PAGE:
Free to Do What?
1 Corinthians 10:23-11:16
This week’s lessons teach us that we do not have unrestricted freedom to do as we please.
Following up on the first two points that Paul makes in 1 Corinthians 10:23-33, he next repeats a point he made in chapter 8, verse 9: Not everything is constructive. Here, he has in mind the other person. Not everything is beneficial for me, and neither is everything constructive for the people around me. It is very clear that that’s what he’s talking about because he follows by saying, “Nobody should seek his own good but the good of others.” In other words, there are many things you can do that God does not condemn and many of those things would not necessarily hurt you. However, some of those things that you are otherwise free to do could hurt another person. At that point you have to ask yourself, “What am I here for? Am I here simply to indulge myself, or am I here with a certain spiritual responsibility to those who are my brothers and sisters in the Lord?” There are things that you may be able to do, things that may not harm you but may be very harmful in the life of someone with whom God has put you in contact or – what is even more serious – someone for whom God has given you a particular responsibility. There are things that parents ought not to do, for the sake of their children; there are things that officers in the church ought not to do, for the sake of those who are in the church. So, Paul says when you talk about freedom, you have to begin to understand it in spiritual terms. You must recognize that our freedom is restricted somewhat for the sake of our own well-being and also for the well-being of others.
Paul gives his fourth and final principle, which he suggested in chapter 8 and develops here in verse 31. Paul lists guidelines for Christian conduct in doubtful situations and he sums it up saying, “So whether you eat or drink or whatever you do, do it all for the glory of God.” Then he ties this to what he said before by saying, “If you do that you won’t cause anyone else to stumble.” This brings us back to my introduction when I asked, “What is it we are destined to do and how do we find freedom in terms of our ability to do that for which God has created us?” God has created us to glorify and enjoy him. Our freedom, in the ultimate analysis, is based upon this point that Paul states so brilliantly, “Whatever you do, make sure you do it for the glory of God.” If you do it for the glory of God, then it follows, as the Westminster Shorter Catechism says, that you will enjoy God and all the joys that he imparts to men and women.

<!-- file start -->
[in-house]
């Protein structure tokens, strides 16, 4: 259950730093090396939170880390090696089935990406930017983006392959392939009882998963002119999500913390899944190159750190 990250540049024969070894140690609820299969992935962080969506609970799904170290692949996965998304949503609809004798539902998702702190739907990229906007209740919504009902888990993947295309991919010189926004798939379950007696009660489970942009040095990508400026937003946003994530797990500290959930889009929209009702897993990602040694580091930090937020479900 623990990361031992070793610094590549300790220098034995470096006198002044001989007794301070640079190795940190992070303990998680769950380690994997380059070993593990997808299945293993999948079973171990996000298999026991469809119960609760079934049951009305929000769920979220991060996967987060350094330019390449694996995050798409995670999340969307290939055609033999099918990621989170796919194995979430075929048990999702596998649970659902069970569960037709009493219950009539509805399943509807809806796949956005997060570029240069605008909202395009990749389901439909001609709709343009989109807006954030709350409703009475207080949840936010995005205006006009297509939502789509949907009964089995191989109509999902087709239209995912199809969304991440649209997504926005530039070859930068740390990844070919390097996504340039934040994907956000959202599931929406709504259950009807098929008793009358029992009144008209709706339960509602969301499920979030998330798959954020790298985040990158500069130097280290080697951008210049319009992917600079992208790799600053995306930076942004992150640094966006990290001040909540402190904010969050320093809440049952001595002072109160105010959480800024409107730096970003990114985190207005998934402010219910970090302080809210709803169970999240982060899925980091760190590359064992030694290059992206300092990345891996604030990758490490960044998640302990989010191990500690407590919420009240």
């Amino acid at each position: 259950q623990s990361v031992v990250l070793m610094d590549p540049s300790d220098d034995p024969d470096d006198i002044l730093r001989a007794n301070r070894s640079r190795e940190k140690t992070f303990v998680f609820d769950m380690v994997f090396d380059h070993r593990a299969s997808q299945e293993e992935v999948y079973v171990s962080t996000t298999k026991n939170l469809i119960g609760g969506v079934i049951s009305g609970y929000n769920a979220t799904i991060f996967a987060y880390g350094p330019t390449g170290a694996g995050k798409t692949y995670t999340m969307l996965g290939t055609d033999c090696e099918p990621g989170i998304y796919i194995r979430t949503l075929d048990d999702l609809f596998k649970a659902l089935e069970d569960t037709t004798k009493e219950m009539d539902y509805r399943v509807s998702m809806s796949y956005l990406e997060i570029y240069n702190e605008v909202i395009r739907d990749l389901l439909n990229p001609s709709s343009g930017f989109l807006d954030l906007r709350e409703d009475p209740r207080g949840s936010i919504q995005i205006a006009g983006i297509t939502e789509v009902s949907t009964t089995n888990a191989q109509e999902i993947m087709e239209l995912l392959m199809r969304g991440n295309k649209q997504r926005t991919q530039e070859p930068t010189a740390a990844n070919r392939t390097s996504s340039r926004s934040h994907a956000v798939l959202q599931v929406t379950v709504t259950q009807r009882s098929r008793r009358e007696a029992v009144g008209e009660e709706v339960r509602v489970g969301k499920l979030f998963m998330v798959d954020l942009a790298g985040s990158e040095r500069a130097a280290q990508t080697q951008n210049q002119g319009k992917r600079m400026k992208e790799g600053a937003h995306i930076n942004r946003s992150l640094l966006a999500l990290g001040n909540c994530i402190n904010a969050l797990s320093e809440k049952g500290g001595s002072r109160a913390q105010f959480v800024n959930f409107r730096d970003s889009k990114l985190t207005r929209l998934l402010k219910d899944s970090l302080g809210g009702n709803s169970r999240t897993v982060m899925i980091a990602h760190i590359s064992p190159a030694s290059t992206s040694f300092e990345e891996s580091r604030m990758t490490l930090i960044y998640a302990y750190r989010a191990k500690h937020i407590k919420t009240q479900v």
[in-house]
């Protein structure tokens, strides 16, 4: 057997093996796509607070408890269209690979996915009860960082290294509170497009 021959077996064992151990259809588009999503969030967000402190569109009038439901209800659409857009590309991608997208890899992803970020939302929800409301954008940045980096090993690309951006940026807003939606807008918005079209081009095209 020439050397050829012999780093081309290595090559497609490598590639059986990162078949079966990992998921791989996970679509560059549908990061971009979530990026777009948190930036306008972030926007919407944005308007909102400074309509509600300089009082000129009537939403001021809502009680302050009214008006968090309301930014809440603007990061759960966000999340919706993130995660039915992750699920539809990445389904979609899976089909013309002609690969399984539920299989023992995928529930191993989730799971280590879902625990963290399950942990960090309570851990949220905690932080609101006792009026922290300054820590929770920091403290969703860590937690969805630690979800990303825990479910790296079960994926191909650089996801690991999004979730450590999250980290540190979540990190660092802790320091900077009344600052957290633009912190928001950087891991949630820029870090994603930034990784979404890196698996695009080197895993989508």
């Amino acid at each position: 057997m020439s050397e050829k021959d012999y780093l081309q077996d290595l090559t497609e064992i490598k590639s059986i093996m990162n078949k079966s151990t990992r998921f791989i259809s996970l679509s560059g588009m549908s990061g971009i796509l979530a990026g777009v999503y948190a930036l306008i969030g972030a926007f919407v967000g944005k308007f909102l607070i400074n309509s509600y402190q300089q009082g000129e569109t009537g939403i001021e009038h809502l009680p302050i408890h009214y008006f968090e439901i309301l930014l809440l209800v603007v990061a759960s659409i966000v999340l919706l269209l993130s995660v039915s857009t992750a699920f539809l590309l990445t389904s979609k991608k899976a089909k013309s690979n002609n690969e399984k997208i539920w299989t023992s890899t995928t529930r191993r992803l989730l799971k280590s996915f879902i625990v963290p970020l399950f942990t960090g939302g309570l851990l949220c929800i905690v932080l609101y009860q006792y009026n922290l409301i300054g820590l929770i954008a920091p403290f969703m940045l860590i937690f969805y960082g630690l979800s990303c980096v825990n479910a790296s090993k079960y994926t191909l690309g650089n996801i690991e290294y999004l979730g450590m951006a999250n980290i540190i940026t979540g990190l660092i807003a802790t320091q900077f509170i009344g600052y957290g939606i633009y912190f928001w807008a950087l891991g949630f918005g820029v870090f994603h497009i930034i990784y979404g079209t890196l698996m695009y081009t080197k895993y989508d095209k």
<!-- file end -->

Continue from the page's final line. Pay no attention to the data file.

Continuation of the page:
I suppose, at this point, there are people who would suppose that Paul makes an entire break in thought because in the chapter that follows, he begins to talk about the relationship of men to women within the Church of Jesus Christ and also in marriage. Some people would say this is an entirely different subject, but I do not think it is. Paul is saying that in the relationships of life – particularly in relationships between men and women in the church and in marriage – the same kind of restrictions on our freedom apply.
Before God, men and women are created equal so that it is absolutely not the case that all women have to submit to all men. But, if a woman becomes a wife, then this is an area of submission in which she willingly commits herself, which as Paul spells out, is a reflection of the order we find in the universe. Here Paul talks about spiritual order because in the third verse, as he introduces the subject, he says, “I want you to realize that the head of every man is Christ and the head of the woman is man, and the head of Christ is God.” In other words, Jesus the Son is submitted, in the economy of salvation, to God the Father.
This does not make him unequal to the Father. When Christian theology speaks of the Trinity, each member is entitled to equal honor and glory. Yet, within the functioning of the Trinity, there is what theologians call “a functional submission” of Christ to the Father and of the Holy Spirit to both the Father and the Son. The relationship of men and women in the Church is analogous to the relationship of the three members of the Trinity. We will look at this further in tomorrow’s lesson.
What four points does Paul make in 1 Corinthians 10:23-33?
Think of specific examples of things that may be permissible, but not constructive for the people around you.
To what other relationship does Dr.Boice compare the marriage relationship?
Do you strive to do everything to the glory of God?